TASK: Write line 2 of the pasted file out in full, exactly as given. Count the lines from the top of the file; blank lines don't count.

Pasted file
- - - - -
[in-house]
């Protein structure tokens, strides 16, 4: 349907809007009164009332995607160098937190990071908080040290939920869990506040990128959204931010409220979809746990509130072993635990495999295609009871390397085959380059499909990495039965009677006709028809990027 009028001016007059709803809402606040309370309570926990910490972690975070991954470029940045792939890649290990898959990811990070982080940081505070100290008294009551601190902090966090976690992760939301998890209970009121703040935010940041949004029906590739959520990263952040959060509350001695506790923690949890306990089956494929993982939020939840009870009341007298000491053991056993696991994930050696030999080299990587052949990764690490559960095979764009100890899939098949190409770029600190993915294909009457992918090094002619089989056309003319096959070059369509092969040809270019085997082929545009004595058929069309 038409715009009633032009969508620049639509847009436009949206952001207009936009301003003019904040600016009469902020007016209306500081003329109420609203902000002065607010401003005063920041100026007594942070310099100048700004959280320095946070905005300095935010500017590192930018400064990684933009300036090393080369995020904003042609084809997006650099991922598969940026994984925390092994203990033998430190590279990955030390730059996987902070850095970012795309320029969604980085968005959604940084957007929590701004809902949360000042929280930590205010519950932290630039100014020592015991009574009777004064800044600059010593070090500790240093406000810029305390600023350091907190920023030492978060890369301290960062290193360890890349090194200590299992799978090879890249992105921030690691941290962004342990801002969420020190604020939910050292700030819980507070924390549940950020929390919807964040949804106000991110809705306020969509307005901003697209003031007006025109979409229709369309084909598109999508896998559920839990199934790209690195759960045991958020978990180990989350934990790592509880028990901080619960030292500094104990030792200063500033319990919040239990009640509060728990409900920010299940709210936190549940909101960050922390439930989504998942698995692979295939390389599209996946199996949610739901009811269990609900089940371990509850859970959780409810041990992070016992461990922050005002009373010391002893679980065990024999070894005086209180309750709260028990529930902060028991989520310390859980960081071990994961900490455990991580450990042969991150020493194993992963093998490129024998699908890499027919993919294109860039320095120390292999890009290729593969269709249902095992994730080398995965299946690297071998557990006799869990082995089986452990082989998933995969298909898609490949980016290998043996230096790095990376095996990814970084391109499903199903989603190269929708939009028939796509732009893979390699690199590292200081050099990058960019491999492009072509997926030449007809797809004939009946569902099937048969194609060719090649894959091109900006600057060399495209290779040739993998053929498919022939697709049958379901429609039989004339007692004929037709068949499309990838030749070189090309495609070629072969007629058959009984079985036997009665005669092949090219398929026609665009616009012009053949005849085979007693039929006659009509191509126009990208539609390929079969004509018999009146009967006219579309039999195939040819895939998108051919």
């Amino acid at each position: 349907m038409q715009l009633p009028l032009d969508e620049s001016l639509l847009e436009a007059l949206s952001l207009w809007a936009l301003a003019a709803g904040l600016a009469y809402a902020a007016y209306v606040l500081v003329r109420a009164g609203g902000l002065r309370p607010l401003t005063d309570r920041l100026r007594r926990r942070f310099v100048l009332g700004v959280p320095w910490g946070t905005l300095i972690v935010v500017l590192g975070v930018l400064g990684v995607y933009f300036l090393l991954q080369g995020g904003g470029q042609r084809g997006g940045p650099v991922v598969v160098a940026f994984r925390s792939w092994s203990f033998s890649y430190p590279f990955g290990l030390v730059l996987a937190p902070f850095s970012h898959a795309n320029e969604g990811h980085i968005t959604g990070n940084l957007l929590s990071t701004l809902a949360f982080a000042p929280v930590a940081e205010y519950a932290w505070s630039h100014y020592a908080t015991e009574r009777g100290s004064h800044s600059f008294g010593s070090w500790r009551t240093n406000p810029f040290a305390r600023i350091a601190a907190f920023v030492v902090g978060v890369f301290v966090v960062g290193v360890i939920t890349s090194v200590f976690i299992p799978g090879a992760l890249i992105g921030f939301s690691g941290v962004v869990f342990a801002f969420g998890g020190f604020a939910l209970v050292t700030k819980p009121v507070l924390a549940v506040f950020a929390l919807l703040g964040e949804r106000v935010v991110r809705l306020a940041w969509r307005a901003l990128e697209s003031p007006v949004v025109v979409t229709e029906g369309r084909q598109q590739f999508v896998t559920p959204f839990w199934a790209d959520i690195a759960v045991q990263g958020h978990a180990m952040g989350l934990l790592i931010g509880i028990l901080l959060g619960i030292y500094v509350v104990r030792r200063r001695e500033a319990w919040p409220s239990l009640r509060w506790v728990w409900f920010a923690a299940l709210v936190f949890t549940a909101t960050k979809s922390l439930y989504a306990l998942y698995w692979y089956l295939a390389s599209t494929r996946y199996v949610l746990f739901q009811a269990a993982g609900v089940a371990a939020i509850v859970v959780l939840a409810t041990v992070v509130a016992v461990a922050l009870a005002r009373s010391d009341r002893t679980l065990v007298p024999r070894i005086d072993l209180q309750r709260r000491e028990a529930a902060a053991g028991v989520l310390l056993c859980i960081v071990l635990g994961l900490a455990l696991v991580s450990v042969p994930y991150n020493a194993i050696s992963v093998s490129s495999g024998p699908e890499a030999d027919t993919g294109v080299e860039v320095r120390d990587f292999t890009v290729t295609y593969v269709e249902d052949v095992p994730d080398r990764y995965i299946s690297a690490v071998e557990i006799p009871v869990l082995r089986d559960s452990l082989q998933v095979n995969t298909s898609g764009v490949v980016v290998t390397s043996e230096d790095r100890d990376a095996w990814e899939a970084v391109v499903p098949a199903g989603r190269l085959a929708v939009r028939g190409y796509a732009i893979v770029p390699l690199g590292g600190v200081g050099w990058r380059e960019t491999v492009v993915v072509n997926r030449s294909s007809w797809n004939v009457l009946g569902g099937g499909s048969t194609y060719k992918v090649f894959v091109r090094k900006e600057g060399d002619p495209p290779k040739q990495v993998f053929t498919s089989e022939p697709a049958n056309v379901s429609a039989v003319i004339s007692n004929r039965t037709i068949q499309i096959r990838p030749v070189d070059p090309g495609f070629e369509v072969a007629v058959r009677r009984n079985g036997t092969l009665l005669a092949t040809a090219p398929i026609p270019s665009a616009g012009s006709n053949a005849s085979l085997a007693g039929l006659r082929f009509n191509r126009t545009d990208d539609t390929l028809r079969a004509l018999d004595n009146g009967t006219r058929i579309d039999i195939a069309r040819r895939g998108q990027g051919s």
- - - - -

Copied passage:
């Protein structure tokens, strides 16, 4: 349907809007009164009332995607160098937190990071908080040290939920869990506040990128959204931010409220979809746990509130072993635990495999295609009871390397085959380059499909990495039965009677006709028809990027 009028001016007059709803809402606040309370309570926990910490972690975070991954470029940045792939890649290990898959990811990070982080940081505070100290008294009551601190902090966090976690992760939301998890209970009121703040935010940041949004029906590739959520990263952040959060509350001695506790923690949890306990089956494929993982939020939840009870009341007298000491053991056993696991994930050696030999080299990587052949990764690490559960095979764009100890899939098949190409770029600190993915294909009457992918090094002619089989056309003319096959070059369509092969040809270019085997082929545009004595058929069309 038409715009009633032009969508620049639509847009436009949206952001207009936009301003003019904040600016009469902020007016209306500081003329109420609203902000002065607010401003005063920041100026007594942070310099100048700004959280320095946070905005300095935010500017590192930018400064990684933009300036090393080369995020904003042609084809997006650099991922598969940026994984925390092994203990033998430190590279990955030390730059996987902070850095970012795309320029969604980085968005959604940084957007929590701004809902949360000042929280930590205010519950932290630039100014020592015991009574009777004064800044600059010593070090500790240093406000810029305390600023350091907190920023030492978060890369301290960062290193360890890349090194200590299992799978090879890249992105921030690691941290962004342990801002969420020190604020939910050292700030819980507070924390549940950020929390919807964040949804106000991110809705306020969509307005901003697209003031007006025109979409229709369309084909598109999508896998559920839990199934790209690195759960045991958020978990180990989350934990790592509880028990901080619960030292500094104990030792200063500033319990919040239990009640509060728990409900920010299940709210936190549940909101960050922390439930989504998942698995692979295939390389599209996946199996949610739901009811269990609900089940371990509850859970959780409810041990992070016992461990922050005002009373010391002893679980065990024999070894005086209180309750709260028990529930902060028991989520310390859980960081071990994961900490455990991580450990042969991150020493194993992963093998490129024998699908890499027919993919294109860039320095120390292999890009290729593969269709249902095992994730080398995965299946690297071998557990006799869990082995089986452990082989998933995969298909898609490949980016290998043996230096790095990376095996990814970084391109499903199903989603190269929708939009028939796509732009893979390699690199590292200081050099990058960019491999492009072509997926030449007809797809004939009946569902099937048969194609060719090649894959091109900006600057060399495209290779040739993998053929498919022939697709049958379901429609039989004339007692004929037709068949499309990838030749070189090309495609070629072969007629058959009984079985036997009665005669092949090219398929026609665009616009012009053949005849085979007693039929006659009509191509126009990208539609390929079969004509018999009146009967006219579309039999195939040819895939998108051919």